Ulla Salzgeber Unplugged at Dressage Clinic

German Olympic gold medalist Ulla Salzgeber emphasizes concentration and a correct position at a Texas dressage clinic.

German Olympian Ulla Salzgeber teaches Lyndon Rife on Prestige. | Photo courtesy of Julie Madriguera

The name Ulla Salzgeber conjures up an image of incredible concentration and determination. The photos of Salzgeber riding Rusty in a huge extended trot or flying tempi change are mesmerizing. Her gaze is fixed, and her body position demonstrates ultimate control. Her horse moves every fiber of his being, but she appears to be so concentrated and supple that she does not move one millimeter out of position. The intensity sensed in these images is intriguing. What might she be like in person?

The Ulla Salzgeber symposium was held in March 2005 at the Stargate Sporthorses facility in Bartonville, Texas. Riders included Lyndon Rife on Prestige, Amy Bock on Hondo, Sue Malone Casey on Lamborghini, Audrey Zequiera on Frexienet, Anne Hornbeak on Gambler, Marina Parris Woodhead and Ricki Brozman.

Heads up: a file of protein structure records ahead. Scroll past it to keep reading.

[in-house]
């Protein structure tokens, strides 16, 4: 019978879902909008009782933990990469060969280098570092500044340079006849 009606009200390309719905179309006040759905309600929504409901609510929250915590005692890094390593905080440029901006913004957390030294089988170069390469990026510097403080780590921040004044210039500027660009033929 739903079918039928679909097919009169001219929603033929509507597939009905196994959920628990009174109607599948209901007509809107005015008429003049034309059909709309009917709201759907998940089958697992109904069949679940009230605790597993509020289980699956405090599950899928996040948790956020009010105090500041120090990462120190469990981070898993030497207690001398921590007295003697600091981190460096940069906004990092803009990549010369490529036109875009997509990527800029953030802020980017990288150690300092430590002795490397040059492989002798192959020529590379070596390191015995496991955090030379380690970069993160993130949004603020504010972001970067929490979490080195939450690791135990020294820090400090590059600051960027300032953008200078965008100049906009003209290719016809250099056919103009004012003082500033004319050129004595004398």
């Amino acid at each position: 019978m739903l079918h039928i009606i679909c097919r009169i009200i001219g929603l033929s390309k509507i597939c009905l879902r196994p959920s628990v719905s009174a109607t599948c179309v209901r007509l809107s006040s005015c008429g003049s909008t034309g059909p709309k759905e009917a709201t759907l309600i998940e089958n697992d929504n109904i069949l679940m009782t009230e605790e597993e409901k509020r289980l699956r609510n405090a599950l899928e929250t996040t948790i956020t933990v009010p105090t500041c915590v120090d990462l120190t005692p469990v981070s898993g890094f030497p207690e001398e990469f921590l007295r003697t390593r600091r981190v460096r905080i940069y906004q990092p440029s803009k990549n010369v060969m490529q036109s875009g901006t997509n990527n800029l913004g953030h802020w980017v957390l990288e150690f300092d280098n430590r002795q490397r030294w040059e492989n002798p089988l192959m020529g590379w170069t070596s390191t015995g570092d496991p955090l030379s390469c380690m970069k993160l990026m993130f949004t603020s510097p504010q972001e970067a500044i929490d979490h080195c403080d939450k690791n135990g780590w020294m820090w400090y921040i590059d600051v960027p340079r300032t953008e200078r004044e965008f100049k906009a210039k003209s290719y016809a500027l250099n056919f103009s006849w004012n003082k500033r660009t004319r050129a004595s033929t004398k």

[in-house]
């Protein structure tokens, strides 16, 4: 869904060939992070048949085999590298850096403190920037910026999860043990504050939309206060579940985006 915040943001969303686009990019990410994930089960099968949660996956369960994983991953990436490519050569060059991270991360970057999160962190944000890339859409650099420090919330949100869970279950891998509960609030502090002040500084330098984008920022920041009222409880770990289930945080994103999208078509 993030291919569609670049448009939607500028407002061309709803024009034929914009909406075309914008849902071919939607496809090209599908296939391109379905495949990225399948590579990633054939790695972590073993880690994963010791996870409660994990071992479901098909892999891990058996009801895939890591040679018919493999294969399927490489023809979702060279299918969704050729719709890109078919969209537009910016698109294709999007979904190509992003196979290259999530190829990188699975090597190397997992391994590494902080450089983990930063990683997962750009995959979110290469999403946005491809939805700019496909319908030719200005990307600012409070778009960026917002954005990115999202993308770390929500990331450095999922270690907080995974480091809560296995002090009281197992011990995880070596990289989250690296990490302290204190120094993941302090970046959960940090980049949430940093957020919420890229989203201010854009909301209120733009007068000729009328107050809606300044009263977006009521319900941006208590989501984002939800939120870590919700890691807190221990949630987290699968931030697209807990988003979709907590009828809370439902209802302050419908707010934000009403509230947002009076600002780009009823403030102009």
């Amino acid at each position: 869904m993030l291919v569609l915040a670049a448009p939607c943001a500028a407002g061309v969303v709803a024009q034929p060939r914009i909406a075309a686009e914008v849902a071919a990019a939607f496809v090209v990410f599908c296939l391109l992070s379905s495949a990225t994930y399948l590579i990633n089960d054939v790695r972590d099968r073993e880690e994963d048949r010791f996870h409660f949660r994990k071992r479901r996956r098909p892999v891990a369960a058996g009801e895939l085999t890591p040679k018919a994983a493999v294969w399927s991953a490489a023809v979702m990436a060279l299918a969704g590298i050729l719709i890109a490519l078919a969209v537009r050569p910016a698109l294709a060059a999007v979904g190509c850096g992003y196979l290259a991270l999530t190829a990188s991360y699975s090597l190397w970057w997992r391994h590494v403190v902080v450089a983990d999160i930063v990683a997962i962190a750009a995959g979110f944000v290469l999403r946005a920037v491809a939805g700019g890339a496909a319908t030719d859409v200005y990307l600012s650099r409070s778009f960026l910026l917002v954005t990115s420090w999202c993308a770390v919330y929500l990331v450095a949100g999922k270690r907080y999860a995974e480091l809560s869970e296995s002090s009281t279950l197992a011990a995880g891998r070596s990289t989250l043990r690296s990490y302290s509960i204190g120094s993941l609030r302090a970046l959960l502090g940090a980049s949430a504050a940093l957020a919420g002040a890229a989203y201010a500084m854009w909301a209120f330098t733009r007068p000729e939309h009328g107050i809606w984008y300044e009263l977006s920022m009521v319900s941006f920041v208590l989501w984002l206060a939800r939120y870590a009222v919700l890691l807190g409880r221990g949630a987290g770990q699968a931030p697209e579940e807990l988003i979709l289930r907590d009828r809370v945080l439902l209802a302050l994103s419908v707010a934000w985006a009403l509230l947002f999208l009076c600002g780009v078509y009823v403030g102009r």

Salzgeber arrived on Friday morning to instruct each of the riders in a private lesson. These lessons were closed to all but the rider and groom or owner of the horse.

The remaining riders were left to amble about the palatial Stargate Sporthorses facility to care for their equine partners or watch the lessons through the tinted glass of the viewing lounge, without the aid of sound. Most riders absorbed what they could through the glass and anxiously asked each other what they thought upon the completion of each lesson. Life with Salzgeber in the bright light of day and full audio changed everything.

Saturday morning arrived, and the crowd gathered in the large indoor arena to watch the international dressage superstar put the riders through their paces and explain her training theories. Salzgeber introduced herself and asked each rider to do the same as they entered. A short summary of the previous day’s training was touched on, each pair’s overall strengths and weaknesses were described and then it was off to work. The riders arrived already warmed up so they started into the exercises directly.